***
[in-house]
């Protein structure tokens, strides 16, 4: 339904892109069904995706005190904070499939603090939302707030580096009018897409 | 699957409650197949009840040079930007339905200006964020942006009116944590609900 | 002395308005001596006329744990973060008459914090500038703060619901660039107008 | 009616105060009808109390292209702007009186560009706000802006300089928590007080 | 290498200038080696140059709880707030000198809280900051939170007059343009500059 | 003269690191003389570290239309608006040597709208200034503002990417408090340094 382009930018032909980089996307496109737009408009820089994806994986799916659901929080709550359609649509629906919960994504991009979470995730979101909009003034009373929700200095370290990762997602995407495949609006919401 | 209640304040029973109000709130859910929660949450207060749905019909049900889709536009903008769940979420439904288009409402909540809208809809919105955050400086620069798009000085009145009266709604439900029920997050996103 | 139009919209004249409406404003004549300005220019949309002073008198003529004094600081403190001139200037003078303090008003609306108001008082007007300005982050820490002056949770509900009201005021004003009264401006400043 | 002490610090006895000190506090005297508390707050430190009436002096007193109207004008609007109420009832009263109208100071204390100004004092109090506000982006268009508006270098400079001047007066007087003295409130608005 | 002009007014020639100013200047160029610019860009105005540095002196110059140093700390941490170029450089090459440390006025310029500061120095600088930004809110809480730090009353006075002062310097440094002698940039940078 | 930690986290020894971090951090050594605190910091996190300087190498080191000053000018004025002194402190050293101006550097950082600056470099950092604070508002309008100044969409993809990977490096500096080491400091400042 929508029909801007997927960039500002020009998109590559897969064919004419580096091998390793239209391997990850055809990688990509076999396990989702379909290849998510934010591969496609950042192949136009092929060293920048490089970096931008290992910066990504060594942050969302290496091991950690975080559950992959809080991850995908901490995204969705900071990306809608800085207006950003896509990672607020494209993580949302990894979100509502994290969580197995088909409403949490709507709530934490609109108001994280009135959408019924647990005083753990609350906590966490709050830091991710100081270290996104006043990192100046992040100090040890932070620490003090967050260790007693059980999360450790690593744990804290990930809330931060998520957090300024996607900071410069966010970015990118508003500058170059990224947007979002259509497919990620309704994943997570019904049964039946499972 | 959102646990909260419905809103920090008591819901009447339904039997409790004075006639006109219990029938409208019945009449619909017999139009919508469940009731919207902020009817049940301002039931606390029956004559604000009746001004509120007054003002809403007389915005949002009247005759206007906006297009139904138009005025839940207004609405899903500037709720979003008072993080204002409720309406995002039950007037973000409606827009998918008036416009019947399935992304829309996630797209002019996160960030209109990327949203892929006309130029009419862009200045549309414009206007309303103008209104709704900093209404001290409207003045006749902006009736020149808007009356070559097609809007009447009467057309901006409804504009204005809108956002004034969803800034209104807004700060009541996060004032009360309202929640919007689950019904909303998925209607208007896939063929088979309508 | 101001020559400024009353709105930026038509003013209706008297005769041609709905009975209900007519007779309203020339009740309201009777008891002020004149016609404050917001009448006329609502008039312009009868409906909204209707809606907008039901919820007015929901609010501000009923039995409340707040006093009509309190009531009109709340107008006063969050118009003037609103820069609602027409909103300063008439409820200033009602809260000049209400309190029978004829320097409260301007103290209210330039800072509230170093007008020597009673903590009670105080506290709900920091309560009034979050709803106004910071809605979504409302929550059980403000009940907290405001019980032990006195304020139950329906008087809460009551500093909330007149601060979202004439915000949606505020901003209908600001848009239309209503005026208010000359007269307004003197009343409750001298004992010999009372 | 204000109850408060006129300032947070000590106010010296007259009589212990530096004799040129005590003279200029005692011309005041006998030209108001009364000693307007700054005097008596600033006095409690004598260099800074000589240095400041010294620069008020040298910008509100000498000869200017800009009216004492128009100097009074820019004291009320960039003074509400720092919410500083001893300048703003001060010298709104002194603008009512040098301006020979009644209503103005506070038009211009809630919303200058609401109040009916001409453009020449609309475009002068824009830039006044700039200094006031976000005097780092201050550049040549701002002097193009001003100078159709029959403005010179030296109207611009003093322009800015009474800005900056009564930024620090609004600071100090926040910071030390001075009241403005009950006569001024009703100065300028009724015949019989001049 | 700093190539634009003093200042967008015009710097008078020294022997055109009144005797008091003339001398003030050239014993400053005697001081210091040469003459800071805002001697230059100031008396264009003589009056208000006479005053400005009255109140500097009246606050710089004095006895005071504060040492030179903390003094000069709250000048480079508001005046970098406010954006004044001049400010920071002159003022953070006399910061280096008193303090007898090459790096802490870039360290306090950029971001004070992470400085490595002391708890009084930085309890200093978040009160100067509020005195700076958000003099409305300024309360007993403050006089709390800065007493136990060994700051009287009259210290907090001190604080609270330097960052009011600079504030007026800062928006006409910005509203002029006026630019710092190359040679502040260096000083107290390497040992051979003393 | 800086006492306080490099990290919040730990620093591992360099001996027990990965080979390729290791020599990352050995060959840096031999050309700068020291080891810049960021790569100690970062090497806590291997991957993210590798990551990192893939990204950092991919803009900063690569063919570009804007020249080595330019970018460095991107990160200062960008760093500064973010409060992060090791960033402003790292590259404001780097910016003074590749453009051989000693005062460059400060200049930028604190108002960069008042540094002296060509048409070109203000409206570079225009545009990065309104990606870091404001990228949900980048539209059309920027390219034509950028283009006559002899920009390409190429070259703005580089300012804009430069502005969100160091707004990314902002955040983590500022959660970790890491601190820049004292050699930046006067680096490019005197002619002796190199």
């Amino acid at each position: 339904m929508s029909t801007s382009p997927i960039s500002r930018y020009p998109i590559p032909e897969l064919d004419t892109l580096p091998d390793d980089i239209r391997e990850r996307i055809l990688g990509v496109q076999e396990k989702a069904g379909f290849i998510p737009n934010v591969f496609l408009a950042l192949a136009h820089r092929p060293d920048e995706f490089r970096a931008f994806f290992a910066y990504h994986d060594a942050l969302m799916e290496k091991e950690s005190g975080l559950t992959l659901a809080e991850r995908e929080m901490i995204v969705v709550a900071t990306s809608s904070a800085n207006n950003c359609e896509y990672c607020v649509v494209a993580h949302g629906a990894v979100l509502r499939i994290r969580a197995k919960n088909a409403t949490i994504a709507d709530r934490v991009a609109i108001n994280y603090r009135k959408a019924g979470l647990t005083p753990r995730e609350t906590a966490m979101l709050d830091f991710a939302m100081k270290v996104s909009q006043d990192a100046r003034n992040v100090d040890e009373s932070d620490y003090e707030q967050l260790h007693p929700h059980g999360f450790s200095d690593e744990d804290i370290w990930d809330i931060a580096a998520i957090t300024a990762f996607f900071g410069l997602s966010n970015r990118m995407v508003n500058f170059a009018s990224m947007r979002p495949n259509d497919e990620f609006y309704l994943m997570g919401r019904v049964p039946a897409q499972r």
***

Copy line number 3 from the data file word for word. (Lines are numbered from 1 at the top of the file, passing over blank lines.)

């Amino acid at each position: 339904m929508s029909t801007s382009p997927i960039s500002r930018y020009p998109i590559p032909e897969l064919d004419t892109l580096p091998d390793d980089i239209r391997e990850r996307i055809l990688g990509v496109q076999e396990k989702a069904g379909f290849i998510p737009n934010v591969f496609l408009a950042l192949a136009h820089r092929p060293d920048e995706f490089r970096a931008f994806f290992a910066y990504h994986d060594a942050l969302m799916e290496k091991e950690s005190g975080l559950t992959l659901a809080e991850r995908e929080m901490i995204v969705v709550a900071t990306s809608s904070a800085n207006n950003c359609e896509y990672c607020v649509v494209a993580h949302g629906a990894v979100l509502r499939i994290r969580a197995k919960n088909a409403t949490i994504a709507d709530r934490v991009a609109i108001n994280y603090r009135k959408a019924g979470l647990t005083p753990r995730e609350t906590a966490m979101l709050d830091f991710a939302m100081k270290v996104s909009q006043d990192a100046r003034n992040v100090d040890e009373s932070d620490y003090e707030q967050l260790h007693p929700h059980g999360f450790s200095d690593e744990d804290i370290w990930d809330i931060a580096a998520i957090t300024a990762f996607f900071g410069l997602s966010n970015r990118m995407v508003n500058f170059a009018s990224m947007r979002p495949n259509d497919e990620f609006y309704l994943m997570g919401r019904v049964p039946a897409q499972r």